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Understanding the Escrow (Closing) Process


1. What is an escrow?

Escrow is defined as a process where parties deposit instructions and funds with a "disinterested" third party until conditions of the instructions are met. This applies whether the purchase is real estate or an expensive Ebay item. In a real estate escrow, a title insurance company, escrow company or attorney will traditionally serve as the third party. They will oversee completion of the instructions (or purchase contract), ensure funds are paid to the seller and the title to the property is transferred to the buyer. In a refinance, your escrow closer will ensure that your previous mortgage company is paid off with the new loan proceeds.

2. How is an escrow started?

If you are working with a real estate agent, your agent will "open escrow" for you by depositing your earnest money check and the purchase contract with an escrow/title company or attorney. If you are purchasing a property without the help of a real estate expert, you will have to open the escrow yourself. For a refinance, ask your loan originator for assistance.

3. How will you hold title to the property?

Ways of holding title (such as sole and separate, joint tenancy, community property with right of suvivorship) vary by state. Most escrow/title companies can provide information on what applies for your state, but you may want to consult an attorney for legal advice for your particular situation. This is a decision you should make immediately along with exactly how you want your name to appear on all documents. Provide this information to your escrow expert as soon as possible as it allows them to prepare the documents correctly. If you decide later to change how you want to hold title or how your name should appear, these changes may delay your escrow closing.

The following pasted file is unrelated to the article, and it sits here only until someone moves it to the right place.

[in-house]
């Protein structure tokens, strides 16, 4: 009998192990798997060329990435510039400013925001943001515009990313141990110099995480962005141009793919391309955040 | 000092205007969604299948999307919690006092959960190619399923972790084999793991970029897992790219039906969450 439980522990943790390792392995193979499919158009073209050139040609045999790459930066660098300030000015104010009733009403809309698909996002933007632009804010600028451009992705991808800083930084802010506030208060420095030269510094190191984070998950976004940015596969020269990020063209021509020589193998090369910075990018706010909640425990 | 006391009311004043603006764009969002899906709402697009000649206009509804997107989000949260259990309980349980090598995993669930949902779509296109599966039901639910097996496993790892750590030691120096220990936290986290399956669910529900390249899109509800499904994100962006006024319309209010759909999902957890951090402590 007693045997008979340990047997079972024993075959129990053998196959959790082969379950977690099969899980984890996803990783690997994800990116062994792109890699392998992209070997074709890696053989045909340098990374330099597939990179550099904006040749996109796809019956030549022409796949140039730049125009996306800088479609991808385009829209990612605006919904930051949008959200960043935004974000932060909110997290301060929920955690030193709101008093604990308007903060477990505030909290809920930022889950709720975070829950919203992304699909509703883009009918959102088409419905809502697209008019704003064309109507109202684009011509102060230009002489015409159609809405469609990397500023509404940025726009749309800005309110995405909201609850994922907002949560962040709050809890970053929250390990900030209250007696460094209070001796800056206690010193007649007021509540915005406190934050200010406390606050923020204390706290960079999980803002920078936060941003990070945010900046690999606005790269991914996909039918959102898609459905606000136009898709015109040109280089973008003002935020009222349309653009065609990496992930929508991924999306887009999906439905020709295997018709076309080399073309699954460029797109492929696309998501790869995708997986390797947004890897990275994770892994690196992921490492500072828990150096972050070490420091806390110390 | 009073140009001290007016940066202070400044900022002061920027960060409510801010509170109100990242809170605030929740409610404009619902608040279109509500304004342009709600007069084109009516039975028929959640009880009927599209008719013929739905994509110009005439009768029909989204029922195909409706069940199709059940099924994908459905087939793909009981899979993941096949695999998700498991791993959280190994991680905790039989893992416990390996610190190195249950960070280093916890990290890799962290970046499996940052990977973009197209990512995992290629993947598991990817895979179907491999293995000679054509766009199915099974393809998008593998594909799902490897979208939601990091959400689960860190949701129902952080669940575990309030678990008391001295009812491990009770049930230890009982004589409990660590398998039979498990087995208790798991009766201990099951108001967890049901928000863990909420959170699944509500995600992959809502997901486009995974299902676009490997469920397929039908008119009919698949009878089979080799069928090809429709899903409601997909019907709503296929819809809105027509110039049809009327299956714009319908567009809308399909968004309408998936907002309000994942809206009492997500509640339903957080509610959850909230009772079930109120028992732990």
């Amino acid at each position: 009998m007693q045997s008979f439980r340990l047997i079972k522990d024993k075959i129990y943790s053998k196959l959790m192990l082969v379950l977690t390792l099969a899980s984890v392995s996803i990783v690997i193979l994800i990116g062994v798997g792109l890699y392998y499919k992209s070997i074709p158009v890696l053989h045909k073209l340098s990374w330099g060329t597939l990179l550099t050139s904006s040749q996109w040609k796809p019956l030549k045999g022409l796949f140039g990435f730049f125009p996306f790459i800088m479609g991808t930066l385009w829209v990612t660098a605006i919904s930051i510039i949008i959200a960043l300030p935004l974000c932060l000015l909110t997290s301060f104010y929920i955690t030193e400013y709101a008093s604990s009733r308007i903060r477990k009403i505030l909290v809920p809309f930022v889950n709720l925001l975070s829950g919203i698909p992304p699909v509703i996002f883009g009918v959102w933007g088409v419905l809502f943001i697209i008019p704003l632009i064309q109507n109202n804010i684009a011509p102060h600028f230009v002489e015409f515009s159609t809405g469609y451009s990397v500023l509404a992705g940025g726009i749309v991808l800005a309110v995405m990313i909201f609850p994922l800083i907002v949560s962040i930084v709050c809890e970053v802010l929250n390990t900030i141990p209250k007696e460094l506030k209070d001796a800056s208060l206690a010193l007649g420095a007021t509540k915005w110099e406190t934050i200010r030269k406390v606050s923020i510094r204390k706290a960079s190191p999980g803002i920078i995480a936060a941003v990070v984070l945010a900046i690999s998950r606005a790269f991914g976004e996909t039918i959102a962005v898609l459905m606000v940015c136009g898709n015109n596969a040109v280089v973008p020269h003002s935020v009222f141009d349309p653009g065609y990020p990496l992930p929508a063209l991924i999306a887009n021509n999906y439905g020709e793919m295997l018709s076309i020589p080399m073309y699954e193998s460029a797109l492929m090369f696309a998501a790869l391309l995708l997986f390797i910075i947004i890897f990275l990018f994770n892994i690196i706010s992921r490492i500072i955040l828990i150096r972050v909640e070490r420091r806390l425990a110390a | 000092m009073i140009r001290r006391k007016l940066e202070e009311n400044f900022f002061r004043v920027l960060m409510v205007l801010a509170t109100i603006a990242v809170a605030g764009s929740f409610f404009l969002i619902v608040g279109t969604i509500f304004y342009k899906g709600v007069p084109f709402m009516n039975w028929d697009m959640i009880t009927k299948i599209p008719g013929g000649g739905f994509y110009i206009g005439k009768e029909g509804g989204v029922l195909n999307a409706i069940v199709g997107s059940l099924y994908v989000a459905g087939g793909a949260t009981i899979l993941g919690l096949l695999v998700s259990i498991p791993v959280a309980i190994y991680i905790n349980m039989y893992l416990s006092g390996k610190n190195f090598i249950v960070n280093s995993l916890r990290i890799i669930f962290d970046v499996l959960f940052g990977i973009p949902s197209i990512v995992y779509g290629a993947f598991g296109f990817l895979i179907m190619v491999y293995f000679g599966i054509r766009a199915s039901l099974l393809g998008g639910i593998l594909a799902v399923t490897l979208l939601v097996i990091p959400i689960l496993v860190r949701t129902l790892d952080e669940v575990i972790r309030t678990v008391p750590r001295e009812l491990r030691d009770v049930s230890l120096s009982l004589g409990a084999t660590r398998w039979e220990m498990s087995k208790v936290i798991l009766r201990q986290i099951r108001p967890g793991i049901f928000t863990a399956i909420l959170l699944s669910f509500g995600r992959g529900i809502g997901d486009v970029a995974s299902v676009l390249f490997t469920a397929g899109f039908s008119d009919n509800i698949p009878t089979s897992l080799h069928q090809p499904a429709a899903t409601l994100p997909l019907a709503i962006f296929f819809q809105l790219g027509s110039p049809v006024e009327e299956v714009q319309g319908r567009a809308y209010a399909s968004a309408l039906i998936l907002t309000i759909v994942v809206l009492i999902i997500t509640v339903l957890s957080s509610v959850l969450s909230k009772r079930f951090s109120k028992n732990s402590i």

4. What is title insurance?

Title insurance protects your investment by insuring you are the only one with a valid claim to that property. During the escrow period, a title company, abstractor or attorney will research historical records that pertain to the property you are buying or refinancing. After examining those records, a commitment for title insurance will be issued, indicating any items that must be cleared prior to closing. The commitment will be sent for your review. Contact your escrow/title officer or attorney if you have any questions about the commitment. You will receive your title insurance policy after the closing.

5. How is the escrow closed?

The escrow officer or attorney will make sure all contract instructions are met. They will monitor deadlines and compliance (such as for home inspection, loan approval, termite report, hazard insurance) and request payoff information for existing loans against the property. If you are the seller, you will sign documents to transfer the property to the buyer. If you are the buyer, you will bring required funds to the closing appointment, and sign loan documents and other legal papers. The seller's existing mortgages or other obligations will be paid off, the seller will receive any remaining proceeds, and the transfer of title to the buyer will be recorded at the courthouse. The escrow is then closed.

About the Author:
Sharon Hassler was a successful loan officer and real estate agent in Southern California, then served as Communications Manager for First American Title-Arizona for 11 years. She is President of Go Get Experts, LLC, owner and operator of GoGetEscrow.com, a web page directory for escrow officers, closers and attorneys, along with GoGetLoan.com, GoGetNotary.com and GoGetHome.com.

Copyright 2005, Go Get Experts, for GoGetEscrow.com. All Rights Reserved. Permission to reprint this article is granted if the article is reproduced in its entirety, without editing, including author's information. When using this article in magazines or newsletters or online publications, please include the full URL or a hyperlink to http://www.gogetescrow.com


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